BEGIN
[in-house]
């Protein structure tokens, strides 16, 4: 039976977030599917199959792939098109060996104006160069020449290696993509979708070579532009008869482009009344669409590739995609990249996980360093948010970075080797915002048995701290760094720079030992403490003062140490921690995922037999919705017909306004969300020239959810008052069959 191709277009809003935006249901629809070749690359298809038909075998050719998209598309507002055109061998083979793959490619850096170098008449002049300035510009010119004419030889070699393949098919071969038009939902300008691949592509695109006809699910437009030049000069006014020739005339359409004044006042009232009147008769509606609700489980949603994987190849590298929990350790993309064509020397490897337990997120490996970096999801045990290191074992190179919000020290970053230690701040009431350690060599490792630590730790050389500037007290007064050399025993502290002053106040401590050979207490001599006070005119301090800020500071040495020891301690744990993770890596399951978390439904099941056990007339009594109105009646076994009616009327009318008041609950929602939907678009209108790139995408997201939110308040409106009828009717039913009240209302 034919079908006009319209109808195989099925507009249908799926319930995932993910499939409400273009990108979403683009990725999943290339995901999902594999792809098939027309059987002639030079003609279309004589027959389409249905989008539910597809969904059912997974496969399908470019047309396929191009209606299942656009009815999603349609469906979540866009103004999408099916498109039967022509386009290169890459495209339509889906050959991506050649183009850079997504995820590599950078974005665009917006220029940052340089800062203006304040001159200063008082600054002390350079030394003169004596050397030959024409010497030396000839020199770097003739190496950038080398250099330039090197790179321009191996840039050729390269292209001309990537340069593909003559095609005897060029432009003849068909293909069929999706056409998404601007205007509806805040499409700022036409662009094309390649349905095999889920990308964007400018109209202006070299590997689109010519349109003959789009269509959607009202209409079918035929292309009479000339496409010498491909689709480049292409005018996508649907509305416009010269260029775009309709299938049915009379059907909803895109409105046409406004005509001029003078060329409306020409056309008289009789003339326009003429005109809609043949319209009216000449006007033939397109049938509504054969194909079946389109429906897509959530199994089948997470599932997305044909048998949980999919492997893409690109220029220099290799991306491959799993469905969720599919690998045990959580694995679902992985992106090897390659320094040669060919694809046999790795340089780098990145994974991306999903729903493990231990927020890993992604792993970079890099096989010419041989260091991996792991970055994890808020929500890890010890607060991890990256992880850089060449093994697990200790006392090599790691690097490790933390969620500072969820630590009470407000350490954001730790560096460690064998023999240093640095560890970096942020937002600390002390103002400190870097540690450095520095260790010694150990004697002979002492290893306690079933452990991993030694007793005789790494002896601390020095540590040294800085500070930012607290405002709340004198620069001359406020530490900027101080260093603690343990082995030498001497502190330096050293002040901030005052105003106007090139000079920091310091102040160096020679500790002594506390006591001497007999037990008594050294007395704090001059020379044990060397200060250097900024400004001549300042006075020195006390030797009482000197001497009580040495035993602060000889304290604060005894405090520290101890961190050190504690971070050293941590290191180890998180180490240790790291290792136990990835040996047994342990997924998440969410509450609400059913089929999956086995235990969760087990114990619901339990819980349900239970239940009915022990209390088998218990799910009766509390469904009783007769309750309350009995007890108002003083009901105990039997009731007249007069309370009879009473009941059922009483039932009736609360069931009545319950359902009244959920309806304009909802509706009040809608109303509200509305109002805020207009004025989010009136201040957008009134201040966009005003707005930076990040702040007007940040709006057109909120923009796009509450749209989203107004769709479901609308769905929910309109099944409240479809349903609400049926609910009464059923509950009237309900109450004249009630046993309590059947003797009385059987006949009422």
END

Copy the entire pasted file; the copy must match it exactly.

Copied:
[in-house]
């Protein structure tokens, strides 16, 4: 039976977030599917199959792939098109060996104006160069020449290696993509979708070579532009008869482009009344669409590739995609990249996980360093948010970075080797915002048995701290760094720079030992403490003062140490921690995922037999919705017909306004969300020239959810008052069959 191709277009809003935006249901629809070749690359298809038909075998050719998209598309507002055109061998083979793959490619850096170098008449002049300035510009010119004419030889070699393949098919071969038009939902300008691949592509695109006809699910437009030049000069006014020739005339359409004044006042009232009147008769509606609700489980949603994987190849590298929990350790993309064509020397490897337990997120490996970096999801045990290191074992190179919000020290970053230690701040009431350690060599490792630590730790050389500037007290007064050399025993502290002053106040401590050979207490001599006070005119301090800020500071040495020891301690744990993770890596399951978390439904099941056990007339009594109105009646076994009616009327009318008041609950929602939907678009209108790139995408997201939110308040409106009828009717039913009240209302 034919079908006009319209109808195989099925507009249908799926319930995932993910499939409400273009990108979403683009990725999943290339995901999902594999792809098939027309059987002639030079003609279309004589027959389409249905989008539910597809969904059912997974496969399908470019047309396929191009209606299942656009009815999603349609469906979540866009103004999408099916498109039967022509386009290169890459495209339509889906050959991506050649183009850079997504995820590599950078974005665009917006220029940052340089800062203006304040001159200063008082600054002390350079030394003169004596050397030959024409010497030396000839020199770097003739190496950038080398250099330039090197790179321009191996840039050729390269292209001309990537340069593909003559095609005897060029432009003849068909293909069929999706056409998404601007205007509806805040499409700022036409662009094309390649349905095999889920990308964007400018109209202006070299590997689109010519349109003959789009269509959607009202209409079918035929292309009479000339496409010498491909689709480049292409005018996508649907509305416009010269260029775009309709299938049915009379059907909803895109409105046409406004005509001029003078060329409306020409056309008289009789003339326009003429005109809609043949319209009216000449006007033939397109049938509504054969194909079946389109429906897509959530199994089948997470599932997305044909048998949980999919492997893409690109220029220099290799991306491959799993469905969720599919690998045990959580694995679902992985992106090897390659320094040669060919694809046999790795340089780098990145994974991306999903729903493990231990927020890993992604792993970079890099096989010419041989260091991996792991970055994890808020929500890890010890607060991890990256992880850089060449093994697990200790006392090599790691690097490790933390969620500072969820630590009470407000350490954001730790560096460690064998023999240093640095560890970096942020937002600390002390103002400190870097540690450095520095260790010694150990004697002979002492290893306690079933452990991993030694007793005789790494002896601390020095540590040294800085500070930012607290405002709340004198620069001359406020530490900027101080260093603690343990082995030498001497502190330096050293002040901030005052105003106007090139000079920091310091102040160096020679500790002594506390006591001497007999037990008594050294007395704090001059020379044990060397200060250097900024400004001549300042006075020195006390030797009482000197001497009580040495035993602060000889304290604060005894405090520290101890961190050190504690971070050293941590290191180890998180180490240790790291290792136990990835040996047994342990997924998440969410509450609400059913089929999956086995235990969760087990114990619901339990819980349900239970239940009915022990209390088998218990799910009766509390469904009783007769309750309350009995007890108002003083009901105990039997009731007249007069309370009879009473009941059922009483039932009736609360069931009545319950359902009244959920309806304009909802509706009040809608109303509200509305109002805020207009004025989010009136201040957008009134201040966009005003707005930076990040702040007007940040709006057109909120923009796009509450749209989203107004769709479901609308769905929910309109099944409240479809349903609400049926609910009464059923509950009237309900109450004249009630046993309590059947003797009385059987006949009422």